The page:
Definition of kick verb from the Oxford Advanced Learner's Dictionary

      

    kick

     verb
    verb
    BrE BrE//kɪk//
     
    ; NAmE NAmE//kɪk//
     
    Verb Forms present simple I / you / we / they kick
    BrE BrE//kɪk//
     
    ; NAmE NAmE//kɪk//
     
    he / she / it kicks
    BrE BrE//kɪks//
     
    ; NAmE NAmE//kɪks//
     
    past simple kicked
    BrE BrE//kɪkt//
     
    ; NAmE NAmE//kɪkt//
     
    past participle kicked
    BrE BrE//kɪkt//
     
    ; NAmE NAmE//kɪkt//
     
    -ing form kicking
    BrE BrE//ˈkɪkɪŋ//
     
    ; NAmE NAmE//ˈkɪkɪŋ//
     
    Soccer
     
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  1. 1  [transitive, intransitive] to hit somebody/something with your foot kick (somebody/something) She was punched and kicked by her attackers. Stop kicking—it hurts! kick somebody/something + adv./prep./adj. The boys were kicking a ball around in the yard. Vandals had kicked the door down.
  2. 2  [transitive, intransitive] kick (something) to move your legs as if you were kicking something The dancers kicked their legs in the air. The child was dragged away, kicking and screaming.
  3. 3[transitive] kick yourself (informal) to be annoyed with yourself because you have done something stupid, missed an opportunity, etc. He'll kick himself when he finds out he could have had the job.
  4. 4[transitive] kick something (in sports such as football (soccer ) and rugby) to score points by kicking the ball to kick a penalty/goal See related entries: Soccer
  5. Word Origin late Middle English: of unknown origin.Extra examples Abe roared and kicked over a table. Don’t kick the ball too hard. Foster admitted punching and kicking the man repeatedly. He had been smoking for fifteen years and wanted to kick the habit. He rolled over in the sand, kicking wildly. He was sent off for deliberately kicking an Italian player. I could kick myself for being so stupid. I mentally kicked myself for missing such an opportunity. I tried to dive back under, kicking with my legs. I was carried upstairs, arms waving and legs kicking. Marcia gently kicked the horse again to make it trot. She could feel the baby kicking against her stomach wall. She kicked at the loose pebbles by the roadside. She kicked me on the knee. Suddenly the far door was kicked open. The horse kicked out at the dog. The little boy was now lying on his back kicking his legs in the air. The police had to drag her kicking and screaming out of the house. They dropped their bags in the front hall and kicked off their shoes. They threw him to the ground and kicked him hard in the stomach. Young people often kick against convention.Idioms very active, healthy or popular See related entries: Good health
    beat/kick (the) hell out of somebody/something, knock hell out of somebody/something
     
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    (informal) to hit somebody/something very hard He was a dirty player and loved to kick hell out of the opposition.
      kick (some) ass/butt(slang, especially North American English)
       
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    1. 1to act in a way that is aggressive or full of energy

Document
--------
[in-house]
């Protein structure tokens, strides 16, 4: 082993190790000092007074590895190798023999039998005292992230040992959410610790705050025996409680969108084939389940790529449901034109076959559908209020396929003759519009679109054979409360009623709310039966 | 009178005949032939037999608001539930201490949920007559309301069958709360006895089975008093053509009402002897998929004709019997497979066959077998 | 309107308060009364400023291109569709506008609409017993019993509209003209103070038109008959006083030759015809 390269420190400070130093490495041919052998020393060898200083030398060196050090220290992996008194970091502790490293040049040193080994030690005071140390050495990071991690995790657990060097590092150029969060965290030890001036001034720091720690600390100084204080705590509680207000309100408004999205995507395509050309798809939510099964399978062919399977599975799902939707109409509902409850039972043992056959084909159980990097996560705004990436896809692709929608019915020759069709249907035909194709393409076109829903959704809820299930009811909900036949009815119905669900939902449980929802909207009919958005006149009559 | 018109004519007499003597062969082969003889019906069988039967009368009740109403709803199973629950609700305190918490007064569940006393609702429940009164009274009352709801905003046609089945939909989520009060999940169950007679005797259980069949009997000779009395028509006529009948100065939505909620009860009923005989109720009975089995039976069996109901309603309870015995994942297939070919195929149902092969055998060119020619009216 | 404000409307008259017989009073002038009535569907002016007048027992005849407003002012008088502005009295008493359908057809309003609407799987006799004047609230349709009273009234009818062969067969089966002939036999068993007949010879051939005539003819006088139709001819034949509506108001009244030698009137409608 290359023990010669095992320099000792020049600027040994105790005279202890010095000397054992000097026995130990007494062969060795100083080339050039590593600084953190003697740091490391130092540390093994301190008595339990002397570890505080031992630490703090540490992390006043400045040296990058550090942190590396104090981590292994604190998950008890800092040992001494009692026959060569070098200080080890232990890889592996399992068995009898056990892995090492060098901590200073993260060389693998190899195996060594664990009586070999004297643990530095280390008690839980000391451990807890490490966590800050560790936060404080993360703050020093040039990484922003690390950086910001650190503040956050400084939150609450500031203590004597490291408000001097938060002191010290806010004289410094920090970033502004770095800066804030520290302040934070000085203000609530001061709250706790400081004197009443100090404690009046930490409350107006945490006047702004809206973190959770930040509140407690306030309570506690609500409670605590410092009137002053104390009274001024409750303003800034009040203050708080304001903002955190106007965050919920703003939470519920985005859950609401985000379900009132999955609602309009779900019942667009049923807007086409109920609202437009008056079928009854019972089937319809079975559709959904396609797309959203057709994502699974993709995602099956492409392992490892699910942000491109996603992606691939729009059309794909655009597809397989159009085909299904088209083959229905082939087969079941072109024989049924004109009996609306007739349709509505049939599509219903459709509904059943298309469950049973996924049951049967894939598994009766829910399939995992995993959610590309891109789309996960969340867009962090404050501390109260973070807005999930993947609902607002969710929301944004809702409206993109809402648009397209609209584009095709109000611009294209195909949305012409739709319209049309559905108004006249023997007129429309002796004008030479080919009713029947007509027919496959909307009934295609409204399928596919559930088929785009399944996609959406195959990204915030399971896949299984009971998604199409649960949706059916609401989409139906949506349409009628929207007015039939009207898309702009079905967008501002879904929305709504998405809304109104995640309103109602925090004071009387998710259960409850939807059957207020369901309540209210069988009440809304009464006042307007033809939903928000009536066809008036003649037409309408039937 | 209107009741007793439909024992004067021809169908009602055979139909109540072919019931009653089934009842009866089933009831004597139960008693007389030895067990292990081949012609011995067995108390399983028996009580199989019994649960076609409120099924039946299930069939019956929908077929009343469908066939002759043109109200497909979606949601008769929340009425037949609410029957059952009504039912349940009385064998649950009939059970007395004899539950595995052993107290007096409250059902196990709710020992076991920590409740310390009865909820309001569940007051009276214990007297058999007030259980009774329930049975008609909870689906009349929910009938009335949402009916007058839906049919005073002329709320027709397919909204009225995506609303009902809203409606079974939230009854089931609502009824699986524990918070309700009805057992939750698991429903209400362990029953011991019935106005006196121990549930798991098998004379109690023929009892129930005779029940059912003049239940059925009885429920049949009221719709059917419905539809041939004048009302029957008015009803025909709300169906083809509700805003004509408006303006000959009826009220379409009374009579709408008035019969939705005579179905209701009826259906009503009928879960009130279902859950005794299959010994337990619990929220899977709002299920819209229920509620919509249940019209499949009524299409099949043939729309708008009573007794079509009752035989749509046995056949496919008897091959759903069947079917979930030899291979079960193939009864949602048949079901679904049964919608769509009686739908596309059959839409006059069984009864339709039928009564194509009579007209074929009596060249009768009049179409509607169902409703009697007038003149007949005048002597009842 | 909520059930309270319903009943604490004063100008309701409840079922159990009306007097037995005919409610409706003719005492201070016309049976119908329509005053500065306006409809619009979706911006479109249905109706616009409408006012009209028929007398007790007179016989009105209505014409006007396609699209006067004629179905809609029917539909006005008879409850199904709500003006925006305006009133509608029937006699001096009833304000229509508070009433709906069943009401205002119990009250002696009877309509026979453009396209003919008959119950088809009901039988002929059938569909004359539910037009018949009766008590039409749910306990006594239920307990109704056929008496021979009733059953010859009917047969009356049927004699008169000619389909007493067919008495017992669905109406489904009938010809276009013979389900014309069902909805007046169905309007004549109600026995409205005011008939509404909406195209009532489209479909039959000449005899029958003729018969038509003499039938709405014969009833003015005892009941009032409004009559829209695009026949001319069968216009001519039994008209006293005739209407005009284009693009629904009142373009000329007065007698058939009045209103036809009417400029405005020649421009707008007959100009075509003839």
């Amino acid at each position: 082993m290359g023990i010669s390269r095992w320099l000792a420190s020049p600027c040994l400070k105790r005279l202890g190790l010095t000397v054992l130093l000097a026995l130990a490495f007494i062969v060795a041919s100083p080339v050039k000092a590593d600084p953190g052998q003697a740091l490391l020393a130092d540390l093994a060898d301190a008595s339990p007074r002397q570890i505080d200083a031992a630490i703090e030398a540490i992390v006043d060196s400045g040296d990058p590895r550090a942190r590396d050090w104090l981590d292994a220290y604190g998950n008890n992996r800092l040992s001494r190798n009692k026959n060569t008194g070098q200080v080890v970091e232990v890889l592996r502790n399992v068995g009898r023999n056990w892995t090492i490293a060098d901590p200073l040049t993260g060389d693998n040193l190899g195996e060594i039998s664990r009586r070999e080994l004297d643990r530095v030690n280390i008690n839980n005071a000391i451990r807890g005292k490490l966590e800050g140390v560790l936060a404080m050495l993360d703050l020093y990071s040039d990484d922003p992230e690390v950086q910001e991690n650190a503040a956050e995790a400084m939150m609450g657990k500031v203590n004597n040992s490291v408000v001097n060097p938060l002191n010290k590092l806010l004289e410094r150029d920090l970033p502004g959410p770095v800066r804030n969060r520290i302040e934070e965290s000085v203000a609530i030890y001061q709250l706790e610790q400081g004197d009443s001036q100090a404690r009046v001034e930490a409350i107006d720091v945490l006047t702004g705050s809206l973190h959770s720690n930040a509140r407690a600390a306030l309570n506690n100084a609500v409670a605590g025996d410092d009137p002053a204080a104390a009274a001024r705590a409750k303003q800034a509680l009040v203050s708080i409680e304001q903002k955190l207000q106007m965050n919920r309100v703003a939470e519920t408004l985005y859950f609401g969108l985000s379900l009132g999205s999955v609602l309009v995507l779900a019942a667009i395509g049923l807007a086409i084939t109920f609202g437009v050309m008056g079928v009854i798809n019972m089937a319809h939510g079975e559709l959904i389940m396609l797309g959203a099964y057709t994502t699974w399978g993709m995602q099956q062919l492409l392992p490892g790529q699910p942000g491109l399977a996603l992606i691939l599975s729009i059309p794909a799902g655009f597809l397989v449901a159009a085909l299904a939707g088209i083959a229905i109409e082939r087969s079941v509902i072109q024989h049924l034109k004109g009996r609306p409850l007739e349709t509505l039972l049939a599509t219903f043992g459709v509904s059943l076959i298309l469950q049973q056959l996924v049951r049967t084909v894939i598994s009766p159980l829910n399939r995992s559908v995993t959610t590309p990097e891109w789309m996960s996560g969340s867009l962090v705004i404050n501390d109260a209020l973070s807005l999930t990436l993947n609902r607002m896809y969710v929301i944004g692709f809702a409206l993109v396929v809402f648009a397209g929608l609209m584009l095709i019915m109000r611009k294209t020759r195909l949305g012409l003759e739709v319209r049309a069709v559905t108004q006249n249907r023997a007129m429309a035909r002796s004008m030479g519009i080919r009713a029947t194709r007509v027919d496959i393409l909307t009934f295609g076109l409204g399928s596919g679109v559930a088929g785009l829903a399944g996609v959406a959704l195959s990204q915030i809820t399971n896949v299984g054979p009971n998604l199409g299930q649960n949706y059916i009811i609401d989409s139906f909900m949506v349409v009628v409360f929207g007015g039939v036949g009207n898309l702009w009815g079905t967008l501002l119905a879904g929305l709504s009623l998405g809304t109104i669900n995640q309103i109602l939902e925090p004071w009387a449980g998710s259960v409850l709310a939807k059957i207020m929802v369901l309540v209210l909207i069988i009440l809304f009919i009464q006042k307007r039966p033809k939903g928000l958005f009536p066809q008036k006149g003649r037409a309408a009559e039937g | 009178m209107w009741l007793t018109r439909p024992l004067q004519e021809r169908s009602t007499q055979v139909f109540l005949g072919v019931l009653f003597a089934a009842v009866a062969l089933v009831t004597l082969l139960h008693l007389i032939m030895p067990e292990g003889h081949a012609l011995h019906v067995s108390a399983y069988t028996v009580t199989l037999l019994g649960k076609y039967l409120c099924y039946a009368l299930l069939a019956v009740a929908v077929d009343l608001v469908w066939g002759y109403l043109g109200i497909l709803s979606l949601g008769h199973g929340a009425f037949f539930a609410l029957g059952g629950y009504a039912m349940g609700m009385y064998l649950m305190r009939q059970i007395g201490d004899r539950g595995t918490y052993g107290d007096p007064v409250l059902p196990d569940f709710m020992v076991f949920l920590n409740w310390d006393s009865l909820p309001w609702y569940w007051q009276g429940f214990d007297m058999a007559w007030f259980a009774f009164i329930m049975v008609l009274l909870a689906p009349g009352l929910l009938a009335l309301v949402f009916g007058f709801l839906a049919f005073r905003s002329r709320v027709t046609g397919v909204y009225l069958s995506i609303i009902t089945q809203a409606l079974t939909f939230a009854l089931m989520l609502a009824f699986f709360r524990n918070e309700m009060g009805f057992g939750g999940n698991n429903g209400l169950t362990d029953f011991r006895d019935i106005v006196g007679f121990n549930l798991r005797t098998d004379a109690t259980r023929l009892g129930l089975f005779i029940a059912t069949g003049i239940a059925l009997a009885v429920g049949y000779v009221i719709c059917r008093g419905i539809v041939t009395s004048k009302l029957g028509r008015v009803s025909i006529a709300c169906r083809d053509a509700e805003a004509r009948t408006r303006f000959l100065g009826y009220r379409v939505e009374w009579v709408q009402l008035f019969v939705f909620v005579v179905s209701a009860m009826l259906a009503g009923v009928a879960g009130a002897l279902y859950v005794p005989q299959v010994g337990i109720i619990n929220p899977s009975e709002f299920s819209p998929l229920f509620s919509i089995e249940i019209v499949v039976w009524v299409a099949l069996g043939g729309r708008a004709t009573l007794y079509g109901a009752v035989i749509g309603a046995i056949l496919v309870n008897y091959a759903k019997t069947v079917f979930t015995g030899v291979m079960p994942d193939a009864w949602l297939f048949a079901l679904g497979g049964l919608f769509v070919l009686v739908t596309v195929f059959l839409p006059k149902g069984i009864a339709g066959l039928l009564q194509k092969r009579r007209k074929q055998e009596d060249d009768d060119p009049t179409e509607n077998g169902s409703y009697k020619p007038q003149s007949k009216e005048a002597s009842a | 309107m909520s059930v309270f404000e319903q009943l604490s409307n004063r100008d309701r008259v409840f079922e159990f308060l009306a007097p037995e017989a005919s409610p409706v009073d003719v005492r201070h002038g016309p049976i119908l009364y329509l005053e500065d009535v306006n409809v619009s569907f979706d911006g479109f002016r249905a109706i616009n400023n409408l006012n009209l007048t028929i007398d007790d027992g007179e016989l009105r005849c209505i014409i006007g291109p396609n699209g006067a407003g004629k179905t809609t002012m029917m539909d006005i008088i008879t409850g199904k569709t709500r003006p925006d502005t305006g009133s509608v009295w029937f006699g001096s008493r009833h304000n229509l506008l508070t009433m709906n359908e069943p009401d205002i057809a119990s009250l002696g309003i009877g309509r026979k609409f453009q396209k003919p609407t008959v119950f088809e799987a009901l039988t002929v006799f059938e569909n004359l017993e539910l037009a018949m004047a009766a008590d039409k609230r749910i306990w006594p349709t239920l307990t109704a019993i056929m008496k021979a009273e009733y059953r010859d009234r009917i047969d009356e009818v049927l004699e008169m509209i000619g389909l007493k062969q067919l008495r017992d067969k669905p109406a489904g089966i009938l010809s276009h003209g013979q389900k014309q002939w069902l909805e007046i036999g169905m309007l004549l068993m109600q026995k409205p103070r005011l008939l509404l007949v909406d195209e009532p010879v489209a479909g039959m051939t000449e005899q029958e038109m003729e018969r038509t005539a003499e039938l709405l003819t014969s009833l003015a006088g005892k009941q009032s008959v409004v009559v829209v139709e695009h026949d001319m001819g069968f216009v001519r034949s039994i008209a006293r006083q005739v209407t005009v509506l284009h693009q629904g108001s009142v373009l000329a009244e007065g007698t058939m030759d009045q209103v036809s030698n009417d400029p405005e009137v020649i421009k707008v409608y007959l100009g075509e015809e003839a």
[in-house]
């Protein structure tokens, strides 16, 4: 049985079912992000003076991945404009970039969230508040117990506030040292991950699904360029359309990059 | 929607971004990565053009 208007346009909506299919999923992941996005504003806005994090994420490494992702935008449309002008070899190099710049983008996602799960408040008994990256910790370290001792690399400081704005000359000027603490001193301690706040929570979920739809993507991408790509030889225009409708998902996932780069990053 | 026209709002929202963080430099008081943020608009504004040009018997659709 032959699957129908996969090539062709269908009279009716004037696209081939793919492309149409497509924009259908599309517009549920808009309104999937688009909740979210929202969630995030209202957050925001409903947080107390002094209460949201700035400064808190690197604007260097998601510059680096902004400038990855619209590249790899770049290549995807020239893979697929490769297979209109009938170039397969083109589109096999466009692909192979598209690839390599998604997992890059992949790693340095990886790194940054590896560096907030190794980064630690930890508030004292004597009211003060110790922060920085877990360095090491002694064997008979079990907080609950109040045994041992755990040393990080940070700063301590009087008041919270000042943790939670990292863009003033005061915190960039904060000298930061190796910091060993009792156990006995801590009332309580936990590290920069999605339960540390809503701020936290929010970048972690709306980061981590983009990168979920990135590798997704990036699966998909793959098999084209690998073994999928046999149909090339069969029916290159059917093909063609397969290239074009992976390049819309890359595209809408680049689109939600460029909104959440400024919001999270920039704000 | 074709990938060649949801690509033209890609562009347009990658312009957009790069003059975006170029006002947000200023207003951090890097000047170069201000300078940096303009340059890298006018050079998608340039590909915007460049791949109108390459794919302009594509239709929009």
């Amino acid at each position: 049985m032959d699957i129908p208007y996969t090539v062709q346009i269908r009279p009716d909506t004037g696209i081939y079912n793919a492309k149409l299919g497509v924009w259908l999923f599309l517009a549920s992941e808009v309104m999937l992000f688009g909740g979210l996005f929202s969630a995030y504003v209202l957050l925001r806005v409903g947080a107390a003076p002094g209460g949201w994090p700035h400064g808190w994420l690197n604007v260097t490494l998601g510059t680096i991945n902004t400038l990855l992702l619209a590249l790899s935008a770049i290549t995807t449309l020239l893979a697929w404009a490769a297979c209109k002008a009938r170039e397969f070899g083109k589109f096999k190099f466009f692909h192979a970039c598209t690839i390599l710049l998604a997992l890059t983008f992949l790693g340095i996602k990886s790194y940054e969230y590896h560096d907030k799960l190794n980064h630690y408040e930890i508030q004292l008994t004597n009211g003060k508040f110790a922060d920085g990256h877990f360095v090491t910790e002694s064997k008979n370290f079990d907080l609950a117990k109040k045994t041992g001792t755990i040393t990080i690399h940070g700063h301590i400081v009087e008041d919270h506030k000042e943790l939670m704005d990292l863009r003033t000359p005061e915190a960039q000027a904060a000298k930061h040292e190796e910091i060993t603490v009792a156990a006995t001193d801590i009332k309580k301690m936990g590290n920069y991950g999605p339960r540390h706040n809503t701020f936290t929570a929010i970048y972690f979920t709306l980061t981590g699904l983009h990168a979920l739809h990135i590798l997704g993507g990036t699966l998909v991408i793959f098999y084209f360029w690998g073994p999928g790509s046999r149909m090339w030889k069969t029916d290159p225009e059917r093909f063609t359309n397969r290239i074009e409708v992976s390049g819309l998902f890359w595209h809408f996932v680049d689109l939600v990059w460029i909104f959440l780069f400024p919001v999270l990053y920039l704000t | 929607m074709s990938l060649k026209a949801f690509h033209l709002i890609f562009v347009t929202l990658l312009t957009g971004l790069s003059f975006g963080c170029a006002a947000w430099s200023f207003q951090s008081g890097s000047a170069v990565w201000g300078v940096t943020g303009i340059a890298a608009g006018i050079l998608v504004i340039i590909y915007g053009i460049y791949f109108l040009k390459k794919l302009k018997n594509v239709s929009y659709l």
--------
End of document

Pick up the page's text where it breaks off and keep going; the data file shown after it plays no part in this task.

2. 2to succeed or win in an impressive way
    kick (some/somebody’s) ass
     
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    to punish or defeat somebody
    (informal or humorous) to die
    kick the habit, drug, booze, etc.
     
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    to stop doing something harmful that you have done for a long time
    (British English) to have nothing to do while you are waiting for somebody/something We were kicking our heels, waiting for some customers.
    kick somebody in the teeth
     
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    to treat somebody badly or fail to give them help when they need it
    kick something into the long grass/into touch
     
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    (British English) to reject, remove or stop dealing with a problem He tends to deal with disputes by kicking them into the long grass.
    (old-fashioned, British English) to start to behave badly and refuse to accept any discipline or control
    kick the tyres(North American English kick the tires)
     
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    to test the quality of something to see whether it is suitable for you before you buy it
    kick up a fuss, stink, etc.
     
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    (informal) to complain loudly about something They’ll usually give you your money back if you threaten to kick up a stink.
    (informal, especially North American English) to be relaxed and enjoy yourself (informal) to move somebody to a job that seems to be more important but which actually has less power or influence
    kick somebody when they’re down
     
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    to continue to hurt somebody when they are already defeated, etc.
    Phrasal Verbskick aboutkick something aboutkick against somethingkick somebody aroundkick backkick inkick offkick off (with something)kick somethingoffkick off somethingkick outkick somebody out (of something)kick upkick somethingup
See the Oxford Advanced American Dictionary entry: kick